Parents/carers can use PACE to reduce conflict, defensiveness, and withdrawal that are often present in the lives children who have suffered trauma. The parent/carer can see the positive and strong features underneath the challenging and more negative behaviours by using PACE.
Different types of foster care are available to suit different lifestyles. Send an inquiry if you are passionate about improving the lives and well-being of children.
PACE Parenting Course
Dan Hughes has developed PACE (Playfulness Acceptance Curiosity Empathy). This is a method of parenting and caring. It supports and forms secure attachments with young people and children who have had difficulties in their early years. When working with children in their care, fostering agencies as well as residential resources, the PACE model is becoming more popular.
PACE Parenting – Learning Outcomes
Understanding attachment, trauma, and brain development
Discover what PACE Parenting is all about
Learn how childcare workers and foster carers can incorporate the PACE model in their work
Learn how childcare workers and foster carers can help children who have attachment difficulties
Discuss the challenges that may arise when using PACE to provide care
Format: Sections of instruction, small group work and work in pairs. Whole group discussion
Handouts: You will receive a complete handout and additional information.
Attachment and Parenting With PACE
Attachment Theory states that children are more likely to seek safety from their primary caregivers (Golding & Hughes, 2012). Secure attachments will form when there is a steady and sensitive love. Secure attachments provide a sense safety and security. They regulate emotions by creating joy, soothing distress, and regulating emotions. This will provide a secure base to explore.
Secure Attachment vs. Insecure
Secure attachment has a positive impact on the brain of the child. It organizes itself to give the child the best foundation for their life. This includes a feeling that is safe, which results in an eagerness to learn and healthy self-awareness. Trust, empathy, and trust are all benefits. Parents who are not able to manage their own distress will find it difficult to soothe and calm. Insecure attachments can lead to insecure attachments that will prevent the child’s brain from functioning in its best ways. This can lead to problems in learning later in life, as well as mental and emotional development.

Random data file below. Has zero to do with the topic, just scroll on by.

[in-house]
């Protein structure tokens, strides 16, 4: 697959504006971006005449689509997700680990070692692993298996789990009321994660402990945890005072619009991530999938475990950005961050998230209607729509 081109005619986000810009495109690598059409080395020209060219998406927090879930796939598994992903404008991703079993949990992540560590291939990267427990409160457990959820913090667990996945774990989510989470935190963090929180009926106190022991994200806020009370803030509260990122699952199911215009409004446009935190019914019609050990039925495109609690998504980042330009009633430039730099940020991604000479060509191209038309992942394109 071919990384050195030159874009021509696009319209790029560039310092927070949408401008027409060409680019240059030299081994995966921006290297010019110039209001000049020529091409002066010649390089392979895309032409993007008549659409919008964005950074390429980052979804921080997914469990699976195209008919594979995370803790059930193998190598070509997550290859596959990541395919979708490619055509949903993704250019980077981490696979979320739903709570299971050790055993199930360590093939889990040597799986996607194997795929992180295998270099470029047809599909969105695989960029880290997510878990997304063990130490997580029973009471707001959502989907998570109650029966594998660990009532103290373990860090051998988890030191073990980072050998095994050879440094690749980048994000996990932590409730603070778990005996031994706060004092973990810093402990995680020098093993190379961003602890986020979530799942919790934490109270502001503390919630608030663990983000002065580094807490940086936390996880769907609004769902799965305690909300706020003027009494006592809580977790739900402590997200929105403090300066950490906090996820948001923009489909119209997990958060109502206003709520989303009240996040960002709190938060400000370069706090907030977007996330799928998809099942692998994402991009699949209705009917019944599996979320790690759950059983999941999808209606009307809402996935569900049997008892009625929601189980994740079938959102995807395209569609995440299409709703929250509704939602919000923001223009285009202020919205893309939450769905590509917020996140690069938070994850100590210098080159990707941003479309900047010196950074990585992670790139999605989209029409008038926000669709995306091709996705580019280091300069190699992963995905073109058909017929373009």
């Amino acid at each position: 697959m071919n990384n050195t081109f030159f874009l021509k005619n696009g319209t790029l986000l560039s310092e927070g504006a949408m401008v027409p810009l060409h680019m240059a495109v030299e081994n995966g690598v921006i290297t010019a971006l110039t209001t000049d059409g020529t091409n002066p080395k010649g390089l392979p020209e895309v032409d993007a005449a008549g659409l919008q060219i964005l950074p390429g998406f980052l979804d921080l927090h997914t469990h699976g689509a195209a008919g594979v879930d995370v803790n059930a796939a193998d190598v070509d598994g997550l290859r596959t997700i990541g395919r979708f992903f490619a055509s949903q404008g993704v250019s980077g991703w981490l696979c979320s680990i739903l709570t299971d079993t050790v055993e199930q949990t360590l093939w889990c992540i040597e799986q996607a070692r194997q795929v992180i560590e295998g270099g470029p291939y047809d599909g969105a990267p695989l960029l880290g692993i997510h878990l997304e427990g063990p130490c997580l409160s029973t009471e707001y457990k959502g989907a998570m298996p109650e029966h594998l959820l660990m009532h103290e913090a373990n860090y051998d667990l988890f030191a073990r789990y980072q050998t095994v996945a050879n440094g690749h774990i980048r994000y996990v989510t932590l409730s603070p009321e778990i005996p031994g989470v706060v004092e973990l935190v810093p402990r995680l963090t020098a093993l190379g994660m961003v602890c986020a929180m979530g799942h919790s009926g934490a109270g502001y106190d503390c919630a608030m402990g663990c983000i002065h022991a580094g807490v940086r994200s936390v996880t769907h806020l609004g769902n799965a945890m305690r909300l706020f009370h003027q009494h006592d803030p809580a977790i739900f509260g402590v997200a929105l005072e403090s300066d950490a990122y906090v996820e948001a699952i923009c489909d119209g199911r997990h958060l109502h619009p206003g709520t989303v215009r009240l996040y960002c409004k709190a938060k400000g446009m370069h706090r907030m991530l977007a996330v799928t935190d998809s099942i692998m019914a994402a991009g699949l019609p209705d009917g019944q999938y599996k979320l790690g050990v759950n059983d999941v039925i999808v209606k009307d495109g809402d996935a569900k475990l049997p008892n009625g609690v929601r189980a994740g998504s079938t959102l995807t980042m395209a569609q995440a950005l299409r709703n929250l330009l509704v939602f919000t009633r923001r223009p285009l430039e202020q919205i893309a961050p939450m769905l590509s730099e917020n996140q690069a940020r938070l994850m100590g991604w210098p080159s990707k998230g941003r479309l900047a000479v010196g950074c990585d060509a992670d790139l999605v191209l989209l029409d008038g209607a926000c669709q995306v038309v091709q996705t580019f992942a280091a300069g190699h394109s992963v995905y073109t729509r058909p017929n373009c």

There are many behaviors that children exhibit that signal to parents that they need comfort and nurturing, such as crying, clinging, or just following. Children may also exhibit exploratory behaviors that indicate their willingness to explore the world. These signals can be picked up by sensitive parents who will support their child in exploring the world. This is what creates secure attachments. This will help you to understand the dynamics of relationships and act as a guide in your future and present relationships.
What is PACE? And WHY do we use it?
Parenting with PACE is about helping to build secure and loving relationships.
PACE has four elements.
Playfulness is the first element of PACE.
Infancy is the first time that playfulness begins. A child is born into a loving, open, and enthusiastic relationship. The first time a child experiences a positive, unconditional relationship is when they are able to play. The same authors claim that we are most connected when we play with children.